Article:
There is no getting away from the fact that the stars cast a long shadow in Grand Slam events, and that most of the 128 players in each of the men’s and women’s singles draws tend to come and go with little notice.
Even with boldface names Andy Murray, Novak Djokovic and Stan Wawrinka sitting out this year’s men’s competition with injuries, the focus hasn’t wandered far from the potential semifinal duel between Roger Federer and Rafael Nadal on the men’s side.
But one theme at this Open — connected, in fact, to the advancing age of Federer, 36, and Nadal, 31 — is anticipation of identifying the new wave of young talent. And now that 18-year-old Canadian Denis Shapovalov has been eliminated after demanding a bit of attention through four rounds, the only teenager still playing is Russia’s Andrey Rublev.
Rublev, ranked 53rd, will play No. 9 seed David Goffin of Belgium in one of Monday’s fourth-rounders, after having thrashed No. 7 Grigor Dimitrov in straight sets in the second round. And the truth is that Rublev, 19, is still young enough to be wide-eyed about his presence in Flushing Meadows.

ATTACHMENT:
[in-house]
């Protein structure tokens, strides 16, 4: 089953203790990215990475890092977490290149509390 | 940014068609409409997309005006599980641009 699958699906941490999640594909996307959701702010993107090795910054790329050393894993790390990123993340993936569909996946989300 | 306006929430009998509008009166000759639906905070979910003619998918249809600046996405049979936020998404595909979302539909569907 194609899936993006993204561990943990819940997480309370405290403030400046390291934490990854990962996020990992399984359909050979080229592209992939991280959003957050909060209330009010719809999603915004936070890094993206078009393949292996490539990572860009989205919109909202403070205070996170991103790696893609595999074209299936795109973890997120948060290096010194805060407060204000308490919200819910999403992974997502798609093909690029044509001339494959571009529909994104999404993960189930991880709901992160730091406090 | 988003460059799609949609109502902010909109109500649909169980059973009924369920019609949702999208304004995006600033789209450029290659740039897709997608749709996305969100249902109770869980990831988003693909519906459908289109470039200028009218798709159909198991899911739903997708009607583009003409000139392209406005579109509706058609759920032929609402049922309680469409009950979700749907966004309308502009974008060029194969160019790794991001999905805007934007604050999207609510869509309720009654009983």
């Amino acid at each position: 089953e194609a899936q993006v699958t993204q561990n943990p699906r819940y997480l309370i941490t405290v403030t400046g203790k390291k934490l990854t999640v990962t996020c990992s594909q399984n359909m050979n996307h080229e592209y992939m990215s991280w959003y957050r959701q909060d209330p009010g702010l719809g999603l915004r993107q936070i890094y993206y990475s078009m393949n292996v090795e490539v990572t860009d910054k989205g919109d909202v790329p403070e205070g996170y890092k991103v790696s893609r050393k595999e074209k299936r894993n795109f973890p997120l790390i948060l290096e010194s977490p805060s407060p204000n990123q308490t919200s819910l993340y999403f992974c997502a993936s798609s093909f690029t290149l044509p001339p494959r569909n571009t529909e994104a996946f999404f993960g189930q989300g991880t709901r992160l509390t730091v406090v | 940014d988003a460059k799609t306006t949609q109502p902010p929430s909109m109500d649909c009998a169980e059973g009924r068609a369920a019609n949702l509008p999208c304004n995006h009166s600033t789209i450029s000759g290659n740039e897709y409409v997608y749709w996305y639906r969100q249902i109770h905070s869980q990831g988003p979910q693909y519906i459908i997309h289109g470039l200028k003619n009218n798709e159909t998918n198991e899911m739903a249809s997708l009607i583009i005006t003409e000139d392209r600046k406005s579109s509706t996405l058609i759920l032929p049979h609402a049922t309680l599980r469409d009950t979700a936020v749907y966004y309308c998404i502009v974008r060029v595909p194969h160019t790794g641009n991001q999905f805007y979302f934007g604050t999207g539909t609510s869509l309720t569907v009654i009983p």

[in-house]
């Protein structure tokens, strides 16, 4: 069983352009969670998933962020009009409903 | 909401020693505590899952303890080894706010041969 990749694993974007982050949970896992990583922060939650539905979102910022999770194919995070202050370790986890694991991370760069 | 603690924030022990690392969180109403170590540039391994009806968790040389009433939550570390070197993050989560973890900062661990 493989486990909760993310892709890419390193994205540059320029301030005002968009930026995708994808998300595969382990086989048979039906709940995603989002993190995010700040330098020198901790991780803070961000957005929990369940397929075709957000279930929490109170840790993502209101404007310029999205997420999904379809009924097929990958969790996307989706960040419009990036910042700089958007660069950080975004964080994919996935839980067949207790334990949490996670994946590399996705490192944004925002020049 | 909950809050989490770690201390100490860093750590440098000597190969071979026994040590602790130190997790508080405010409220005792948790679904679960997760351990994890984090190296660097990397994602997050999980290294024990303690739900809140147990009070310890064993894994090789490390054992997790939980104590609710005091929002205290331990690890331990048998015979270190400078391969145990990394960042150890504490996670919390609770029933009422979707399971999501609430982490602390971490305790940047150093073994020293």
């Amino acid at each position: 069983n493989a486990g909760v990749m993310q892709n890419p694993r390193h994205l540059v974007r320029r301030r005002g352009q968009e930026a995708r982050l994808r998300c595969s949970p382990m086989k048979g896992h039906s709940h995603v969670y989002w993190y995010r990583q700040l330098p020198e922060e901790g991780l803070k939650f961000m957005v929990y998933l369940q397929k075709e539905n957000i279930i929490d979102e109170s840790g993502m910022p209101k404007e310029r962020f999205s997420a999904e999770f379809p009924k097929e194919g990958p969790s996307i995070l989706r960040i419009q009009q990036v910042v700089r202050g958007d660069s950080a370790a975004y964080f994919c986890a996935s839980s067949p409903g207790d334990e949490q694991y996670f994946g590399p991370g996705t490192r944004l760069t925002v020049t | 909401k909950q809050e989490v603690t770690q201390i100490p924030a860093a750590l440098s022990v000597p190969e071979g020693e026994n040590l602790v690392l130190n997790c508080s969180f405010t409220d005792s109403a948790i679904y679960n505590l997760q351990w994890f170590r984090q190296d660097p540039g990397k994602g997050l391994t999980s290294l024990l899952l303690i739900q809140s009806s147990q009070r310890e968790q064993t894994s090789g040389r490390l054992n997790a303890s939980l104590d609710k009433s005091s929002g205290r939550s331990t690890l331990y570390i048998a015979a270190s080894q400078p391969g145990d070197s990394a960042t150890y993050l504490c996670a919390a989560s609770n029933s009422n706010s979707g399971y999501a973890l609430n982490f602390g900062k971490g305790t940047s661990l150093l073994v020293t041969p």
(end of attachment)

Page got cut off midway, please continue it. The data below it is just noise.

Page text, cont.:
“When I was a kid, it was [Marat] Safin,” who won the U.S. title in 2000 and the Australian championship in 2005, Rublev said. “When I was a kid, it was the first thing I saw. I was, like, completely thinking that he’s my idol. I was watching every match.
“Then, also, Nadal. He was my idol. I was buying the same clothes as him, all the new [tennis] collections. I was trying to copy.
“Yeah, I think these two players, Safin and Nadal, were always my favorites. I liked Federer also, but, I don’t know, I was not trying to copy him with clothes. I just liked him.”
The idea, of course, is for Rublev to now imitate the success of those players on the court. This is his fourth major-tournament appearance, and first time past the second round.
“This is amazing,” he said. “If I want to compete against [Goffin], I have to try to show my game.”